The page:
i flip a penny and a dime and hide the result from you. "at least one of the coins came up heads", i announce. what is the chance that both coins came up heads?

Hint: Think again; conditional probability is often very nonintuitive. Write out a table of possibilities.

COIN MACHINE WEIGHING you have 20 coin machines, each of which produce the same kind of coin. you know how much a coin is supposed to weigh. one of the machines is defective, in that every coin it produces weighs 1 ounce less than it is supposed to. you also have an electronic weighing machine. how can you determine which of the 20 machines is defective with only one weighing? (by one use, we mean you put a bunch of stuff on the machine and read a number, and that's it -- you not allowed to accumulate weight onto the machine and watch the numbers ascend, because that's just like multiple weighings). you are allowed to crank out as many coins from each machine as you like.
HOURGLASSES You have two hourglasses: a 7 minute one and an 11 minute one. Using just these hourglasses, accurately time 15 minutes.

You are an archaeologist that has just unearthed a long-sought pair of ancient treasure chests. One chest is plated with silver, and the other is plated with gold. According to legend, one of the two chests is filled with great treasure, whereas the other chest houses a man-eating python that can rip your head off. Faced with a dilemma, you then notice that there are inscriptions on the chests:

Silver Chest Gold Chest
This chest contains the python. One of these two inscriptions is true.

Based on these inscriptions, which chest should you open?

Hint: argumentum ad ignorantiam. Thanks to Peter Surda for e-mailing me his unconventional analysis.


You are an archaeologist that has just unearthed a long-sought triplet of ancient treasure chests. One chest is plated with silver, one with gold, and one with bronze. According to legend, one of the three chests is filled with great treasure, whereas the other two chests both house man-eating pythons that can rip your head off. Faced with a dilemma, you then notice that there are inscriptions on the chests:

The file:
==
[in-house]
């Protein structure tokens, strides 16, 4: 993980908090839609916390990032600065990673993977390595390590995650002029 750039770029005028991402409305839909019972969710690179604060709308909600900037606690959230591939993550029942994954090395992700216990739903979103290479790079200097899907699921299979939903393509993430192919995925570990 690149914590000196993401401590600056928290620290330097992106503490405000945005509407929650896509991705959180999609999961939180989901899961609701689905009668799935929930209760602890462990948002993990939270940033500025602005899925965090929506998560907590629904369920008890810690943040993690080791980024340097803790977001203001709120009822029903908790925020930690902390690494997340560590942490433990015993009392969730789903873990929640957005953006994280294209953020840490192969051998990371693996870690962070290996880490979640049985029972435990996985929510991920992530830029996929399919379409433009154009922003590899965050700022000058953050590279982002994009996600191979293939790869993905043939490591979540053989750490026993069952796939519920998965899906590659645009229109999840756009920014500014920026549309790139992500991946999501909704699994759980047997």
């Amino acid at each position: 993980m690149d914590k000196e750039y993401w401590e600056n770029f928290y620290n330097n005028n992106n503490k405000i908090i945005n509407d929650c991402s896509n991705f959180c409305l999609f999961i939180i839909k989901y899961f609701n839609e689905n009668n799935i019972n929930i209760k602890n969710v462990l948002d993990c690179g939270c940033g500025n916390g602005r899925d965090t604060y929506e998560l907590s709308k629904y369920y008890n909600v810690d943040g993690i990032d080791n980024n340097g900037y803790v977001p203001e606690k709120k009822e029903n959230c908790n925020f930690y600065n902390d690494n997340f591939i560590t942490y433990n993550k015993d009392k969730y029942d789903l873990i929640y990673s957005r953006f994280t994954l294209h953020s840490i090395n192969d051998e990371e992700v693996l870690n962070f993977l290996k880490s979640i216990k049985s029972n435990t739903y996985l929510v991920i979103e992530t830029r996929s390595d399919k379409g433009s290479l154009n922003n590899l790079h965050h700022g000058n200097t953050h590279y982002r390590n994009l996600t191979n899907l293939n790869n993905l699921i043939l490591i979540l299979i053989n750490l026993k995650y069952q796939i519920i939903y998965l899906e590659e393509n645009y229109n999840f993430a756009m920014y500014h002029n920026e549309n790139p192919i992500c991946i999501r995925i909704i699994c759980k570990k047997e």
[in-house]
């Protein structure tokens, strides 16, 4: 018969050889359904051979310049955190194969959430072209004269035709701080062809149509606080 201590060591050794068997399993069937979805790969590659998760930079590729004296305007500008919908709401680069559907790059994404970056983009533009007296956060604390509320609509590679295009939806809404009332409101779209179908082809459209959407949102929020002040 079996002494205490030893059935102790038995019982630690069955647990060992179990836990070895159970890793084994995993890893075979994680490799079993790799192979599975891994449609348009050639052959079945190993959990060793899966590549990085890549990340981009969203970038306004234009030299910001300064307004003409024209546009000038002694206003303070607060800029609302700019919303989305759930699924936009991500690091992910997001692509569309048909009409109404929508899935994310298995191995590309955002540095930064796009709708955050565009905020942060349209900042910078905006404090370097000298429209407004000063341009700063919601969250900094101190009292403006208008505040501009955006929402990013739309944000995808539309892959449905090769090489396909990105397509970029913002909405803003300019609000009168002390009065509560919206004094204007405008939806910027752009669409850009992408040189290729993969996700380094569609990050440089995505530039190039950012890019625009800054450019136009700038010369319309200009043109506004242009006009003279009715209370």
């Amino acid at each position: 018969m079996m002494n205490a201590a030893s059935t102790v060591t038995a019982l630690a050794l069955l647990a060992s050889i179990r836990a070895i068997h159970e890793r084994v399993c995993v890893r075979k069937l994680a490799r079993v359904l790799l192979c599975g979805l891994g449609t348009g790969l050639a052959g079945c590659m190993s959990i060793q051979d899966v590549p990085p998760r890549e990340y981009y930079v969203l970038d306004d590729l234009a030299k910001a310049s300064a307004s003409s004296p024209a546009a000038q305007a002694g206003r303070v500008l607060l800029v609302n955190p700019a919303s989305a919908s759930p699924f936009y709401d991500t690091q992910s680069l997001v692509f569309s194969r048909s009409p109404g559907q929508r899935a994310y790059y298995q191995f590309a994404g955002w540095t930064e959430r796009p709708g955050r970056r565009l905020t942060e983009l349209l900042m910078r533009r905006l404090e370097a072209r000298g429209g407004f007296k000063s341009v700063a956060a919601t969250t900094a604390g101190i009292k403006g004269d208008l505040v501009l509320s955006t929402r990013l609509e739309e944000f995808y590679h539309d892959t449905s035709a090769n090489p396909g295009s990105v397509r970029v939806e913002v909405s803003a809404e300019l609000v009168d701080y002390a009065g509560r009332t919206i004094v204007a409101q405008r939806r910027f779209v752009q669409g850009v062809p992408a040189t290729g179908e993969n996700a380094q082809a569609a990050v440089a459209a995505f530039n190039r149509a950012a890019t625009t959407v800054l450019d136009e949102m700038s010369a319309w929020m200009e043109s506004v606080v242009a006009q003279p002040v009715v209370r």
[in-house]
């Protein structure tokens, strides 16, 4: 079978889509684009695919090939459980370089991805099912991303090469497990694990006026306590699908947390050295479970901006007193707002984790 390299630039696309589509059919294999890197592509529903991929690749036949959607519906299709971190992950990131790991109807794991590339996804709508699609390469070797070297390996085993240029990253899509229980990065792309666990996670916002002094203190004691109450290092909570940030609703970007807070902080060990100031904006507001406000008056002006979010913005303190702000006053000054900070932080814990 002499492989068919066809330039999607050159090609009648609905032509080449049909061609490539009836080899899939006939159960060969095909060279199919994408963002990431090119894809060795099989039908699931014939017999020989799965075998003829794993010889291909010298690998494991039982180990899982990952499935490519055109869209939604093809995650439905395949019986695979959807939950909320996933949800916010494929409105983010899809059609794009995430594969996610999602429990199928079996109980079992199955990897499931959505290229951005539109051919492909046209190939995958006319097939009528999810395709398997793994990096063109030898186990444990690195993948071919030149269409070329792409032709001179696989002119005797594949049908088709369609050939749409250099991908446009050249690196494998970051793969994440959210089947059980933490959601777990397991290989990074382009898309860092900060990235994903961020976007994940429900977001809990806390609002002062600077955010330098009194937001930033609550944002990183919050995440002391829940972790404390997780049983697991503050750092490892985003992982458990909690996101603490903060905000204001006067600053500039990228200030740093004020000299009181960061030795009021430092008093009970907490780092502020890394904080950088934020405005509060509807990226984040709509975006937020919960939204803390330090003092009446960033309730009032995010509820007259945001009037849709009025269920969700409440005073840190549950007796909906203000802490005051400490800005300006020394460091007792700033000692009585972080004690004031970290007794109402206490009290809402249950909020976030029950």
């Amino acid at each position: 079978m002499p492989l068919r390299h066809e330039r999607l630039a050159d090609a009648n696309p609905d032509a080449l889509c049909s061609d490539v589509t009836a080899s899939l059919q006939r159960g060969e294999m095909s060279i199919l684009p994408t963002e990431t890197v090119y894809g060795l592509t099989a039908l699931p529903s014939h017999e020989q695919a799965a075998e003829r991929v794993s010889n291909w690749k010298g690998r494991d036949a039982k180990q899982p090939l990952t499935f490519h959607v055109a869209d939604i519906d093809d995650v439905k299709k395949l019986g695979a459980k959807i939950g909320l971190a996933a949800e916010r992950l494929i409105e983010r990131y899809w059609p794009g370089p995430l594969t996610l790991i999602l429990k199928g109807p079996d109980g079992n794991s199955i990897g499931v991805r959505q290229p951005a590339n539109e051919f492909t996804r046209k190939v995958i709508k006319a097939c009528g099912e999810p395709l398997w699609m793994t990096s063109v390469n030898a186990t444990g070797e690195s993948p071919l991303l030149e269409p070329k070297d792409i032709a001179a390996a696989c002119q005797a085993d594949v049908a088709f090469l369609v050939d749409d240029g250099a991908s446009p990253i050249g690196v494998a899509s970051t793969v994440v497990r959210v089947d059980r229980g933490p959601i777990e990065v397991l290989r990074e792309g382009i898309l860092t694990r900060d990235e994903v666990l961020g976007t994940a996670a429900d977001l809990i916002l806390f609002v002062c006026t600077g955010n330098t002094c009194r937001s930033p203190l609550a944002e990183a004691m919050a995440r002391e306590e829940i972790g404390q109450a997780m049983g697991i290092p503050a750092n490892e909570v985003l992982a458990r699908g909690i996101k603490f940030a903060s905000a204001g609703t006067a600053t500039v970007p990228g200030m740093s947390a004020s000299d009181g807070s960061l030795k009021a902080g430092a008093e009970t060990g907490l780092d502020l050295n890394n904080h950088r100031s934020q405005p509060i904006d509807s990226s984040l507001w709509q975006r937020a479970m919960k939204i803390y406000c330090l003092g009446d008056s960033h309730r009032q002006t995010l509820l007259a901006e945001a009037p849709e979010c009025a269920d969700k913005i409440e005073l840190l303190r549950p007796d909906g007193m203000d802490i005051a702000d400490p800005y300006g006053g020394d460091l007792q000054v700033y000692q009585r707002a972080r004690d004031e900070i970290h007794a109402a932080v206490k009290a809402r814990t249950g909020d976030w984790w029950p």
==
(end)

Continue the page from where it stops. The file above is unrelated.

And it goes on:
Silver Chest Gold Chest Bronze Chest
Treasure is in this Chest. Treasure is not in this Chest. Treasure is not in the Gold Chest.

You know that at least one of the inscriptions is true, and at least one of the inscriptions is false. Which chest do you open?



Green numbers indicate how many pieces could move to that square on the next move. Blue squares show the possible locations of the following five different chess pieces:

How are the five pieces arranged?



Green numbers indicate how many pieces could move to that square on the next move. Blue squares show the possible locations of the following five different chess pieces:

How are the five pieces arranged?


If you were to put a coin into an empty bottle and then insert a cork in the bottle's opening, how could you remove the coin without taking out the cork or breaking the bottle?

Hint: Actually, people solve this riddle everyday. Let's say you're opening a wine bottle, and in the process you break the cork. What's the only thing left to do?


Speaker: "Brothers and Sisters, I have none. But this man's Father is my Father's son."

Who is the speaker talking about?

ANALOG CLOCK I An analog clock reads 3:15. What is the angle between the minute hand and hour hand?
ANALOG CLOCK II Imagine an analog clock set to 12 o'clock. Note that the hour and minute hands overlap. How many times each day do both the hour and minute hands overlap? How would you determine the exact times of the day that this occurs?

There are three closed and opaque cardboard boxes. One is labeled "APPLES", another is labeled "ORANGES", and the last is labeled "APPLES AND ORANGES". You know that the labels are currently misarranged, such that no box is correctly labeled. You would like to correctly rearrange these labels. To accomplish this, you may draw only one fruit from one of the boxes. Which box do you choose, and how do you then proceed to rearrange the labels?